Rochelle’s MightyVine expands its greenhouses to grow more tomatoes

Made in the Stateline

ROCHELLE, Ill. (WTVO) — Rochelle’s MightyVine greenhouses are expanding, building on former farmland that’s no good for plants anymore…at least, outside.

Inside MightyVine’s greenhouse, there are rows and rows of red tomatoes. The company’s workers and managers make the process of growing them look easy.

“Things change on a daily basis with a greenhouse, and you have to be very mindful about your growing techniques and patterns, and the living organism…is something you have to be very mindful of,” said Danny Murphy, MightVine’s Director of Business Development.

The greenhouse opened in 2015, and MightyVine’s first harvest came that fall.

Their “Phase One” operation sat on about 7-and-a-half acres. “Phase Two” doubled that a year later.

The company just celebrated the opening of “Phase Three,” which means it now runs three operating greenhouses, with another on the way.

“Each greenhouse has 100,000 plants,” Murphy said.

The plants, which come in about a foot tall, begin producing fruit in a couple of months. After that, there’s a new set of tomatoes every week.

“Everything happens once per week. We lower all the plants once per week. We twist the head of the plants around the twine every week. We de-leaf, we de-shoot, we prune every week. And, we harvest the plants every single week,” said Murphy.

The plants can last about 10 months.

“That’s why you have numerous greenhouses,” he continued. “You can clean out one, still be in production in two, and then kind of stagger that throughout the year.”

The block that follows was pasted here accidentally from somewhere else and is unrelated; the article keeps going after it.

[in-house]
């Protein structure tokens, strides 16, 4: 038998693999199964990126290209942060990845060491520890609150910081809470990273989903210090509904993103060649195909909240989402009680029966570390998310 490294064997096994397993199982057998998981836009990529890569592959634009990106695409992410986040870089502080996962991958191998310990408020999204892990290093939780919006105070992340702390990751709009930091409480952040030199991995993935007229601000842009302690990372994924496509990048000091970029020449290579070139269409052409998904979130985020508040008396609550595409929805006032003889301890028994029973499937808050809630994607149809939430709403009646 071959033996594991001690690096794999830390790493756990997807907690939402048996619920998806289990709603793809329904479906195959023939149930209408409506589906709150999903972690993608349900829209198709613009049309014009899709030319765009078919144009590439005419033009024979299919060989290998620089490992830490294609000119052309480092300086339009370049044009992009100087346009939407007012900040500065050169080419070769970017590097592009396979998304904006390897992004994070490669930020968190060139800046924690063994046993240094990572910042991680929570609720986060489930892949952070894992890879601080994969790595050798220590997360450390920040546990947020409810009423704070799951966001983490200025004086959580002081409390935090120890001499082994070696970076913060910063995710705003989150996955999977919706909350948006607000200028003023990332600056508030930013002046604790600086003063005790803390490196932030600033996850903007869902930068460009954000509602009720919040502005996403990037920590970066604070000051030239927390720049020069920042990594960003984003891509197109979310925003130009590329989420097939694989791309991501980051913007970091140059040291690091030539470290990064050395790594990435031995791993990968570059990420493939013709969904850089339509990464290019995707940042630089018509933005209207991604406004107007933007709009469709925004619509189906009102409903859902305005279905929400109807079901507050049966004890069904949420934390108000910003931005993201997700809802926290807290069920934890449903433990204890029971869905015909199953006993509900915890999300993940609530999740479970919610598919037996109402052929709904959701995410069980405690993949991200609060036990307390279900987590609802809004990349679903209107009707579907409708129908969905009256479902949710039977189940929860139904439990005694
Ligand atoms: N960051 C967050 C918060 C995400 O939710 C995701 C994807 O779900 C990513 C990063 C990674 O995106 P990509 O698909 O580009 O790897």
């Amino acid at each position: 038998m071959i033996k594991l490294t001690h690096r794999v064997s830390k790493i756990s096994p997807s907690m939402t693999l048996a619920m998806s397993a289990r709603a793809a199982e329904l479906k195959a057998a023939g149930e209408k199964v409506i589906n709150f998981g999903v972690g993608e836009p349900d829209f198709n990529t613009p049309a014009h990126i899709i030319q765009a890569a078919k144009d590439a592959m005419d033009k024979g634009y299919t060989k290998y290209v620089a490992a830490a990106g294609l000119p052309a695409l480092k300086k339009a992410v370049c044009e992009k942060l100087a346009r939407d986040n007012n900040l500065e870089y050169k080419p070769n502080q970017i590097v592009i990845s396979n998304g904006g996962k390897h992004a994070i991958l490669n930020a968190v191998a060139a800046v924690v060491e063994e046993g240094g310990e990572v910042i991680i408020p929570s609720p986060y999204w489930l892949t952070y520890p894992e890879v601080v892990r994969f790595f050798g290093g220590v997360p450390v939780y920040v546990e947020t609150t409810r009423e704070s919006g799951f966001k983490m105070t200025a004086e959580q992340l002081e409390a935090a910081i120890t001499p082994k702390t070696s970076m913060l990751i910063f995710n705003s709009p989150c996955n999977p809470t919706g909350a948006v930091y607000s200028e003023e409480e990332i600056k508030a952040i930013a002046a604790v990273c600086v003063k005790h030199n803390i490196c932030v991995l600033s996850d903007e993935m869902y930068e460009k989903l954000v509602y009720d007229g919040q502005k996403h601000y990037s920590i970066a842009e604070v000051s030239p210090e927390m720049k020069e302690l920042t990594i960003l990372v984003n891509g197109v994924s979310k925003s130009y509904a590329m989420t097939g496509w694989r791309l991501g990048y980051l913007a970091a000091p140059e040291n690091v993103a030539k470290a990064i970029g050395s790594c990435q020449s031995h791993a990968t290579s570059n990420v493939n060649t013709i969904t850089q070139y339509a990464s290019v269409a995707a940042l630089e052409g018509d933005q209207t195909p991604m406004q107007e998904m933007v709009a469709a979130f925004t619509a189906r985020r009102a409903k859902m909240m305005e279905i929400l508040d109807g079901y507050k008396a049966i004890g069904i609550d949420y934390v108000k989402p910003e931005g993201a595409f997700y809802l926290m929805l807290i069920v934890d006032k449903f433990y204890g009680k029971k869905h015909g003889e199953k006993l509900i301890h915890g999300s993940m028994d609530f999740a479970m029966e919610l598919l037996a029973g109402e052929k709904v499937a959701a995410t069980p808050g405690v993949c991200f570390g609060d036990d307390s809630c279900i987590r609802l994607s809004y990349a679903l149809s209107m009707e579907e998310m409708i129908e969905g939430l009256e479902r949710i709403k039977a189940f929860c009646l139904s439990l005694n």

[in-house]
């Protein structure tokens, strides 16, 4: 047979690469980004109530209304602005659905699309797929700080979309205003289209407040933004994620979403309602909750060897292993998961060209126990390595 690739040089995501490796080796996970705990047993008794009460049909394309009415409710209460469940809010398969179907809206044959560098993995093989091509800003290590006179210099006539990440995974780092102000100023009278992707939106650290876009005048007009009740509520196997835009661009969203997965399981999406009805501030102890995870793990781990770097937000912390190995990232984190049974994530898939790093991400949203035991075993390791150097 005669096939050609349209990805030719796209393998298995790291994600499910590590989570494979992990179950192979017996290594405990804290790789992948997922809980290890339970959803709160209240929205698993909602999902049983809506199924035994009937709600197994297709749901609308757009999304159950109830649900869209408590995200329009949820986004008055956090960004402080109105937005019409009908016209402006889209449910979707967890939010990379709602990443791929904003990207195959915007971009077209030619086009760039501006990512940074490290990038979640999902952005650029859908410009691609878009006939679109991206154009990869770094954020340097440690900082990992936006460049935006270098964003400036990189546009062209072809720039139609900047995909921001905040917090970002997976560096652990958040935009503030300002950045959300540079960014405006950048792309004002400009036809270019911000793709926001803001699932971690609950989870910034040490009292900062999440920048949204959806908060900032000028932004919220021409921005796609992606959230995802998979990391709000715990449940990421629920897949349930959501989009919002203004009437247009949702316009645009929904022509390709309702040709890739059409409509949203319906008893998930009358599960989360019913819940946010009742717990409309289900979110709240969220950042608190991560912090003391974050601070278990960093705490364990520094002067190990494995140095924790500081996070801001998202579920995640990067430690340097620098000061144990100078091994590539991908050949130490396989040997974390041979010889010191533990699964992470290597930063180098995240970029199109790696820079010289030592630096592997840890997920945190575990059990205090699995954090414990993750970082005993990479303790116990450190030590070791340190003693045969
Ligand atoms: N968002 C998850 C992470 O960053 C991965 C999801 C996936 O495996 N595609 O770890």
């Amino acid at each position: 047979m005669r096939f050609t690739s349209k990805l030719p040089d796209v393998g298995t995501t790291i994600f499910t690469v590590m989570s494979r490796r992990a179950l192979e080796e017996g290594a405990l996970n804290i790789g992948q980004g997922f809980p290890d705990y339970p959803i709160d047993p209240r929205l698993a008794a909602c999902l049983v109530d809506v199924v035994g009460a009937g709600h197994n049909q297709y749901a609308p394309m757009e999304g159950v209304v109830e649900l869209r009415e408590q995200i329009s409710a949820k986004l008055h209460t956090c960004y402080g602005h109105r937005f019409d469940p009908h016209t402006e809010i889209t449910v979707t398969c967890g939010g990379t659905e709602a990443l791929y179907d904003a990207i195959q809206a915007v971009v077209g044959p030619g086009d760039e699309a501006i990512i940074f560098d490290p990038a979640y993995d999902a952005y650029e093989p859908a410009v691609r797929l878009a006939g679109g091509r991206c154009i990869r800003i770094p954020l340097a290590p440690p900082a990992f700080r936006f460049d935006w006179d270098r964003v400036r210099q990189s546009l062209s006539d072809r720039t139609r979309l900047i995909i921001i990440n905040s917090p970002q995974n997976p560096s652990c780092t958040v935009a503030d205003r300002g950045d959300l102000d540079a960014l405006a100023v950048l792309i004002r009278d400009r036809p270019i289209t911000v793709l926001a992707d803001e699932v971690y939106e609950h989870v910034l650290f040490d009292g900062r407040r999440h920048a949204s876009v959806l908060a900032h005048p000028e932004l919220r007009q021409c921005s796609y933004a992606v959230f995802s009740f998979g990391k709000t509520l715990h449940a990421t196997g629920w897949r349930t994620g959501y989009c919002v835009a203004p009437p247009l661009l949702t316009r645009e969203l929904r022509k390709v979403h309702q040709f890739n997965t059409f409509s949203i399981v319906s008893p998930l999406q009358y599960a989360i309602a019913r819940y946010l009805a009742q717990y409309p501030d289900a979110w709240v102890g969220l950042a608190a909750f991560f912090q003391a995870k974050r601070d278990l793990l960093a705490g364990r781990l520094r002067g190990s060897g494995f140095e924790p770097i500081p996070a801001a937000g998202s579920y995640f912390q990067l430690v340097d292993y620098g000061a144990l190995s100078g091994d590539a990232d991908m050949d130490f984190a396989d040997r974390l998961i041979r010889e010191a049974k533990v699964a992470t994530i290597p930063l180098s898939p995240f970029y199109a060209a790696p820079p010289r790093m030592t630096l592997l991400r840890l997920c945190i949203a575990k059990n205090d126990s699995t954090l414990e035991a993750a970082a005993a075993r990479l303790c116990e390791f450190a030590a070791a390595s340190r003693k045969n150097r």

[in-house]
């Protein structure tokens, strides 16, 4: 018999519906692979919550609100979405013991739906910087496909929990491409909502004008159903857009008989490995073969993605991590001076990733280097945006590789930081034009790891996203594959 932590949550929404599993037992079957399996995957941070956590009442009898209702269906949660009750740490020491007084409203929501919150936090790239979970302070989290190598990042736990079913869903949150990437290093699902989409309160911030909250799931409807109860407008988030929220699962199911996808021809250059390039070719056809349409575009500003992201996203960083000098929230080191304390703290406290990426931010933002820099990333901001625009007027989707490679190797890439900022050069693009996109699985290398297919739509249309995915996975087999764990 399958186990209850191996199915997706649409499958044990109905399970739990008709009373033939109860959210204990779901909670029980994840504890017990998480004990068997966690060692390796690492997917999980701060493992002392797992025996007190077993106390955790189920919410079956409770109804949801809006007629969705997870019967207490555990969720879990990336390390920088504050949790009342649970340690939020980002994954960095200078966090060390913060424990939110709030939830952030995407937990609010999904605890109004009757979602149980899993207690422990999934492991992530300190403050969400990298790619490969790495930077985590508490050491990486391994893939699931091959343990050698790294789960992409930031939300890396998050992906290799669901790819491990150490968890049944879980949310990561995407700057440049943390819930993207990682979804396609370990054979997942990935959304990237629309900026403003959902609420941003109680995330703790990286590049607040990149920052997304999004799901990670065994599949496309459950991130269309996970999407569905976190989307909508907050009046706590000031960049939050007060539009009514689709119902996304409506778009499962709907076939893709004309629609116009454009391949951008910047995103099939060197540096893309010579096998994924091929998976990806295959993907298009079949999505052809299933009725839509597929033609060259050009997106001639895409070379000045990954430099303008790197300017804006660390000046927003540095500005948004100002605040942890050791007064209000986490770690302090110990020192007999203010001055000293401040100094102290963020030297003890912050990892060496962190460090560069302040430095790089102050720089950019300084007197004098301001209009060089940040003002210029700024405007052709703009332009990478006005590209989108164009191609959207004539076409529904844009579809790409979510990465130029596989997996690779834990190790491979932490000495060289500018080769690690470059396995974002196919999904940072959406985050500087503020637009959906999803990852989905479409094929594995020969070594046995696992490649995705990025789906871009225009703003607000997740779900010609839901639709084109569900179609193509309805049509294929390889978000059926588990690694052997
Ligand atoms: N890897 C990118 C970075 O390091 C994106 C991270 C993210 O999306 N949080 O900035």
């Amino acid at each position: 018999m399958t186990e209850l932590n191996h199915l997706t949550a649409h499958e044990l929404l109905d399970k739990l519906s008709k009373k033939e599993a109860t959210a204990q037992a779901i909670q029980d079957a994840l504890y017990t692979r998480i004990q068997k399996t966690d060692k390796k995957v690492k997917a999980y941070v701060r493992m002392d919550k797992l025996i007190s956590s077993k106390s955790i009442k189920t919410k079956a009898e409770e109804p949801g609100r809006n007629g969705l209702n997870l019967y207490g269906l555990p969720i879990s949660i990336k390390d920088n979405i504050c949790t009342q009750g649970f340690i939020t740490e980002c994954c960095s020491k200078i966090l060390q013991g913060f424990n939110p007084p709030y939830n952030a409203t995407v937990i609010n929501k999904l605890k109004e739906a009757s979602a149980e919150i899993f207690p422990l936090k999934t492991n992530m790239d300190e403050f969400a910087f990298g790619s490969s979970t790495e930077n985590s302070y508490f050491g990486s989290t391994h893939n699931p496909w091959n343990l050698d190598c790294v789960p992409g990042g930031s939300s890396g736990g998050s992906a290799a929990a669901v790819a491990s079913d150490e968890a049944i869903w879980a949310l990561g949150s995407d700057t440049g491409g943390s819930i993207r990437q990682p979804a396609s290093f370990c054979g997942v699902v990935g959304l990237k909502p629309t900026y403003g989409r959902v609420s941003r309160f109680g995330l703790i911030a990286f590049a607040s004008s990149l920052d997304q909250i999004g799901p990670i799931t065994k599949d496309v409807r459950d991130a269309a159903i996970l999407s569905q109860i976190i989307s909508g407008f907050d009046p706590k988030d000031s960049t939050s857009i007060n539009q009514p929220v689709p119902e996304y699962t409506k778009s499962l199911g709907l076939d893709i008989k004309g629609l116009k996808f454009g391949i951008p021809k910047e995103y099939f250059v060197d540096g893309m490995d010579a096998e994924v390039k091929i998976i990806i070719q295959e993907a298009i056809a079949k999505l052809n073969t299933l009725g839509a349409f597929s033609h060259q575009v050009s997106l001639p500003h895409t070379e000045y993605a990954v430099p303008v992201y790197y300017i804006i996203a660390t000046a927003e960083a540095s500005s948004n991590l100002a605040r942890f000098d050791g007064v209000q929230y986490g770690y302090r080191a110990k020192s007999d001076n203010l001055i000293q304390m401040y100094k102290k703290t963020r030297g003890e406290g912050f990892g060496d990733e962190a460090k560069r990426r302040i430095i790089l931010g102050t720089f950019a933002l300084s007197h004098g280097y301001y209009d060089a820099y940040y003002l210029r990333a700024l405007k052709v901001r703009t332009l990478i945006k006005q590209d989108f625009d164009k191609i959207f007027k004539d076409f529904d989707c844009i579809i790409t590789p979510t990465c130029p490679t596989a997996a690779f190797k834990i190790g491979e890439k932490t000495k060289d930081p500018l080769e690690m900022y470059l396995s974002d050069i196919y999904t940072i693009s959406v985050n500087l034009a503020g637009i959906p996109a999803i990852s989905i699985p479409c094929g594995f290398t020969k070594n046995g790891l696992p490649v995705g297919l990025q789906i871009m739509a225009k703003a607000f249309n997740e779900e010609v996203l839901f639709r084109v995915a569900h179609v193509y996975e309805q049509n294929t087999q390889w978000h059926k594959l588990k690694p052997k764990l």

There’s no soil used by MightyVine. They use bricks as a substitute, and drip-irrigate the plants.

MightyVine recaptures all of its waste water, so its operation uses a fraction of the water used on field-grown tomatoes.

“For us, we can actually let our tomatoes fully ripen on the vine. The last few days are the very important part of the process. All the sugars rush from the leaves, making the tomato gain all of its sweetness and color,” Murphy explained.

MightyVine’s customers are mostly localized in the Midwest, something Murphy calls a big advantage to his business.

“We can actually pick to a ripe point for the tomatoes, because we’re not shipping across the country,” Murphy said. “Everything’s picked, packed, and shipped the same day, getting to our retailers and restaurants in 24 hours. I always like to say, ‘It’s picked today and on your plate tomorrow!'”

Murphy says MightyVine is planning for a Phase Four expansion, but there’s no hard timeline on that yet. The company hopes to start construction within the next year.

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